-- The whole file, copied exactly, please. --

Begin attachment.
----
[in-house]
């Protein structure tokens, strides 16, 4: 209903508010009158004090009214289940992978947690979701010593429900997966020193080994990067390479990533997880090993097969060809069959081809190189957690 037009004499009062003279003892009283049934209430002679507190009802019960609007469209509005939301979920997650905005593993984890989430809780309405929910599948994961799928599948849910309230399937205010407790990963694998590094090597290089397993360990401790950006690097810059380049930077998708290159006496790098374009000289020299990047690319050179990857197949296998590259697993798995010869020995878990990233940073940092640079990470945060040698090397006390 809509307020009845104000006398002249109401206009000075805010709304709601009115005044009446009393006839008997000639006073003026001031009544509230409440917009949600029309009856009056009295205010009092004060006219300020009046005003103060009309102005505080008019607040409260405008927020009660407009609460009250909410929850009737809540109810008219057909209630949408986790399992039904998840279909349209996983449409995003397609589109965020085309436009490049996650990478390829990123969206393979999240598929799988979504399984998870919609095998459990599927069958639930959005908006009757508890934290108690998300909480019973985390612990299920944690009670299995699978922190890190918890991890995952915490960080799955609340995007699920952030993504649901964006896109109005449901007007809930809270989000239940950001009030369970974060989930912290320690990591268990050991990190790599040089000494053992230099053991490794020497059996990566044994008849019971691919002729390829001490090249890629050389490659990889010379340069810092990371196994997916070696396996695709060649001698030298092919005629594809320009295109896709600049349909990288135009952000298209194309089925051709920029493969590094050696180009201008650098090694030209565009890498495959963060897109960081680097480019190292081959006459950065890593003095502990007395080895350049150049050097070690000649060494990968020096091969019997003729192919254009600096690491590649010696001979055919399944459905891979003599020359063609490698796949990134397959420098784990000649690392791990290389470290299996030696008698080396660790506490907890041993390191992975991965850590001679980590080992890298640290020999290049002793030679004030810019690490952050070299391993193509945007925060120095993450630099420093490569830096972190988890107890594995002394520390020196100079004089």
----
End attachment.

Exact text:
[in-house]
């Protein structure tokens, strides 16, 4: 209903508010009158004090009214289940992978947690979701010593429900997966020193080994990067390479990533997880090993097969060809069959081809190189957690 037009004499009062003279003892009283049934209430002679507190009802019960609007469209509005939301979920997650905005593993984890989430809780309405929910599948994961799928599948849910309230399937205010407790990963694998590094090597290089397993360990401790950006690097810059380049930077998708290159006496790098374009000289020299990047690319050179990857197949296998590259697993798995010869020995878990990233940073940092640079990470945060040698090397006390 809509307020009845104000006398002249109401206009000075805010709304709601009115005044009446009393006839008997000639006073003026001031009544509230409440917009949600029309009856009056009295205010009092004060006219300020009046005003103060009309102005505080008019607040409260405008927020009660407009609460009250909410929850009737809540109810008219057909209630949408986790399992039904998840279909349209996983449409995003397609589109965020085309436009490049996650990478390829990123969206393979999240598929799988979504399984998870919609095998459990599927069958639930959005908006009757508890934290108690998300909480019973985390612990299920944690009670299995699978922190890190918890991890995952915490960080799955609340995007699920952030993504649901964006896109109005449901007007809930809270989000239940950001009030369970974060989930912290320690990591268990050991990190790599040089000494053992230099053991490794020497059996990566044994008849019971691919002729390829001490090249890629050389490659990889010379340069810092990371196994997916070696396996695709060649001698030298092919005629594809320009295109896709600049349909990288135009952000298209194309089925051709920029493969590094050696180009201008650098090694030209565009890498495959963060897109960081680097480019190292081959006459950065890593003095502990007395080895350049150049050097070690000649060494990968020096091969019997003729192919254009600096690491590649010696001979055919399944459905891979003599020359063609490698796949990134397959420098784990000649690392791990290389470290299996030696008698080396660790506490907890041993390191992975991965850590001679980590080992890298640290020999290049002793030679004030810019690490952050070299391993193509945007925060120095993450630099420093490569830096972190988890107890594995002394520390020196100079004089």